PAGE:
Being hard-drive based, the system works quickly--much better than the system it replaces. Entering destinations is easy, with the system's onscreen keyboard, but browsing the map with input mode is difficult. The cursor doesn't move the way we would expect.
While under route guidance, the system shows basic graphics to outline upcoming turns, and also offers text-to-speech, reading out the names of streets. But we could never find any consistency in when it reads out street names. It also doesn't actively avoid traffic jams, leaving you to hit a button labeled Traffic Jam Ahead if you notice one on the map.
As the navigation system has a hard drive, Volkswagen makes almost 20 gigabytes available on it for music storage. But this system doesn't work like most others, as it won't rip a CD to the drive. Instead, you need to transfer MP3 files from an SD card to the drive. For music sources such as the hard drive, USB drives, MP3 CDs, and SD cards, you browse music by folder and file, but we assume the iPod interface will let you look at album, artist, and genre.
A premium audio system comes standard in the Jetta SportWagen 2.0T, using 10 speakers to fill the cabin with a very clean and well-balanced sound. We found very crisp audio in all frequencies, with particular clarity in the highs. Bass is adequate, but not very strong with this system, making it work best for acoustic music.
Although there is a button on the steering wheel with a phone icon, Bluetooth phone integration is not available in the Jetta SportWagen 2.0T, a big oversight on Volkswagen's part. That button is likely a legacy from the European version of the car, where Bluetooth is more common. As it is, the phone icon button does nothing, although another button on the steering wheel, marked with a star, mutes the stereo.
Under the hood
A turbocharged, intercooled, 2-liter, four-cylinder engine gives the 2009 Volkswagen Jetta SportWagen 2.0T plenty of punch. In fact, although Volkswagen also offers the car with a larger 2.5-liter engine, it places the 2.0T model as the top-trim level because of the engine's greater power. Its turbocharged 2-liter engine produces 200 horsepower and 207 pound-feet of torque--30 horsepower better than the 2.5-liter engine.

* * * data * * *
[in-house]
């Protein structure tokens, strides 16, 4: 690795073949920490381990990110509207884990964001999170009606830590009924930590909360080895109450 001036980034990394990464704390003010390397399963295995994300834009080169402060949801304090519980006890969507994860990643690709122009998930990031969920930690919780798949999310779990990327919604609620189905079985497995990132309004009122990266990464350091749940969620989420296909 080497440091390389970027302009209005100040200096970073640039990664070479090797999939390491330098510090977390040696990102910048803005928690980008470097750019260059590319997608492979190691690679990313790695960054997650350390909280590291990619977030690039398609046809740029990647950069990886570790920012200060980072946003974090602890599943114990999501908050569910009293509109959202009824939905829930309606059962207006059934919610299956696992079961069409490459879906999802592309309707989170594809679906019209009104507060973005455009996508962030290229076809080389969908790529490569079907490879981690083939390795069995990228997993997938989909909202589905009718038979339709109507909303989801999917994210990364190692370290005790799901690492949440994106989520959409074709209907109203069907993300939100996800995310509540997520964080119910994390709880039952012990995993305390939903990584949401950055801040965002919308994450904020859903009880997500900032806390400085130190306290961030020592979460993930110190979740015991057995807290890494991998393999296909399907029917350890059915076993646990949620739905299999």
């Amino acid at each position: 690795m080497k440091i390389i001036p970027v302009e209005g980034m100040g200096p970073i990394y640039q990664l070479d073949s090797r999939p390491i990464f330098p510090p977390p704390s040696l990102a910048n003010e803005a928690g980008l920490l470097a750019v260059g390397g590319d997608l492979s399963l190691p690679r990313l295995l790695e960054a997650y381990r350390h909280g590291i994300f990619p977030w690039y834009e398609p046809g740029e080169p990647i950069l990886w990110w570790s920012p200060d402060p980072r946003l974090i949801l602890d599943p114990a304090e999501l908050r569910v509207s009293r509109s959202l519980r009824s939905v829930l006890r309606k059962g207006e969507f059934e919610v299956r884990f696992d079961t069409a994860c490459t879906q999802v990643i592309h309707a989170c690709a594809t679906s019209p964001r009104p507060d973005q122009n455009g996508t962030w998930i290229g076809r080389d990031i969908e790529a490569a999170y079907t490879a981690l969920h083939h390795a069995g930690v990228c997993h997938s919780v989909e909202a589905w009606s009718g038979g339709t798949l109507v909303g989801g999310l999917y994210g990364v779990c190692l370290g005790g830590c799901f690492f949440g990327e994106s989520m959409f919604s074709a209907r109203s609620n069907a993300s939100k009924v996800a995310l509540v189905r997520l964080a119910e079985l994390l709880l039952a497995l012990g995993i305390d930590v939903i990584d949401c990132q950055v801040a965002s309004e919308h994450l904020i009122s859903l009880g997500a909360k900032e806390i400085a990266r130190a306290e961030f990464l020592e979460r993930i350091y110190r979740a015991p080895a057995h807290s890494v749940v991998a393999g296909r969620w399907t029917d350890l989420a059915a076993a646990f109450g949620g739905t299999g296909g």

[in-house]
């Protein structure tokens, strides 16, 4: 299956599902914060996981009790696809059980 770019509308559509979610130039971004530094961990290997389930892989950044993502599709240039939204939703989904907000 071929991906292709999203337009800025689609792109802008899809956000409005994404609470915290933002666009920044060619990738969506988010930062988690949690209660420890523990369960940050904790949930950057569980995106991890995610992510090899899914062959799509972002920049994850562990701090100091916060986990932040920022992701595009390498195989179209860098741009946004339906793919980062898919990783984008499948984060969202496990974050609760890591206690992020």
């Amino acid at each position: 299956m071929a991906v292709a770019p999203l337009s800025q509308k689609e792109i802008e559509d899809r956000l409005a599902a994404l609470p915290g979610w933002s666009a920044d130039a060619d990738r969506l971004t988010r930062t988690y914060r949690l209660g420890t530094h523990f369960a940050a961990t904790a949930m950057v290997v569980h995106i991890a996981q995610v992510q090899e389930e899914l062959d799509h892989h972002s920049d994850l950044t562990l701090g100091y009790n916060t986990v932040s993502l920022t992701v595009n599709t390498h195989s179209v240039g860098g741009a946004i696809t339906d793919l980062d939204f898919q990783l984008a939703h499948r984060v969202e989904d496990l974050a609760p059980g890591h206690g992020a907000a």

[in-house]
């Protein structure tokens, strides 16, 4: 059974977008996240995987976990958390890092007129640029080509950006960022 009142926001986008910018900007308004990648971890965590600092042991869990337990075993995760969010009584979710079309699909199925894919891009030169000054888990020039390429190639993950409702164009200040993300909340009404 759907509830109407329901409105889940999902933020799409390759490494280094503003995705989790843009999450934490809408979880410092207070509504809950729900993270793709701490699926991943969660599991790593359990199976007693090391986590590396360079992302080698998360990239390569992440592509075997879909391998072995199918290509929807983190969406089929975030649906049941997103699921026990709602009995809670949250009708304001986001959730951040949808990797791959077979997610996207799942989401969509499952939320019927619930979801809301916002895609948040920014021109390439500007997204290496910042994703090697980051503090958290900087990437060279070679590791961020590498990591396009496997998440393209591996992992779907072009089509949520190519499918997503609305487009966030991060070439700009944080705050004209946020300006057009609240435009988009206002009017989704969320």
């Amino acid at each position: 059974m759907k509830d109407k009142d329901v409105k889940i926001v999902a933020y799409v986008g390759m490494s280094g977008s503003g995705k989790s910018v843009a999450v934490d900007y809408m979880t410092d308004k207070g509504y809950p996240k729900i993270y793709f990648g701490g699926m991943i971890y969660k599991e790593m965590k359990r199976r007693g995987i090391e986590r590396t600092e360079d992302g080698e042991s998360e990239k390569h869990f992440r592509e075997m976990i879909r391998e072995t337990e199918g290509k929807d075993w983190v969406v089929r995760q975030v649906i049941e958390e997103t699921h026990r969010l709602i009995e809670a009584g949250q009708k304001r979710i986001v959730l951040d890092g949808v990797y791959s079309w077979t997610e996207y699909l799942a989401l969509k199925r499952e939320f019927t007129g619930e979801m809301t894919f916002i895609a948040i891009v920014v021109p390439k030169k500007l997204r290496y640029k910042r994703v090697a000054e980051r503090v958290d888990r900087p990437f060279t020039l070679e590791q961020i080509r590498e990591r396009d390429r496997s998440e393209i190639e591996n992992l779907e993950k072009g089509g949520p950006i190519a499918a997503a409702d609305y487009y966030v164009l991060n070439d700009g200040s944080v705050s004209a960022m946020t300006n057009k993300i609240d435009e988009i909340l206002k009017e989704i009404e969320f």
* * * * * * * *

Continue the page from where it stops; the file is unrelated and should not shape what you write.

And turbocharger magic means that greater horsepower comes at no cost to fuel economy, as the 2.0T trim gets 21 mpg city and 29 mpg highway, matching the economy of the 2.5-liter engine. During our time with the car, we stayed at the bottom of that range because of our enthusiastic driving, which tends to engage the turbocharger more often.
Performance-wise, VW claims 7.2 seconds to 60 mph for the manual version of the Jetta SportWagen 2.0T, a full 1.2 seconds faster than the 2.5-liter engine car. The six-speed manual felt solid, and we got a lot of use out of second and third gears during our testing on twisty roads. But VW says that, with the DSG automated manual, the 0-to-60-mph time goes down to 6.9 seconds and it gains 1 mpg in city driving.
VW has been ahead of the curve with direct-fuel injection, a technology that gets used in this turbocharged 2-liter engine. Called FSI by VW, direct injection squirts gas directly into the cylinder, leading to a more complete fuel burn than with systems that inject fuel into the intake port.
Along with traction control, an electronic stability program comes standard in the Jetta SportWagen 2.0T. We saw plenty of traction control activity during fast starts with this car, but otherwise the system was unobtrusive.
The 2009 Volkswagen Jetta SportWagen 2.0T, which only comes in the SEL trim, has a base price of $26,065. Our car also came with the panoramic sunroof for $1,300, navigation system for $1,990, iPod adapter for $199, and the 18-inch Karthoum wheels for $1,300, bringing the total to $30,854. You could easily leave off the upgraded wheels and sunroof, shaving $2,600 off the price, and still have a good tech car.
In rating the Jetta SportWagen 2.0T, we felt its performance was excellent, the turbocharger and direct injection combining to give it good efficiency and power. Although our car came equipped with the manual transmission, it earns an extra point in this category for the availability of the DSG, a transmission we know and love. Its cabin tech score is greatly improved over previous Volkswagen's we've tested because of the updated navigation and music systems. It's still not as good as some competitors, especially with the lack of a phone system, but it's a significant step in the right direction. Finally, it earns points both for aesthetics and practicality in design.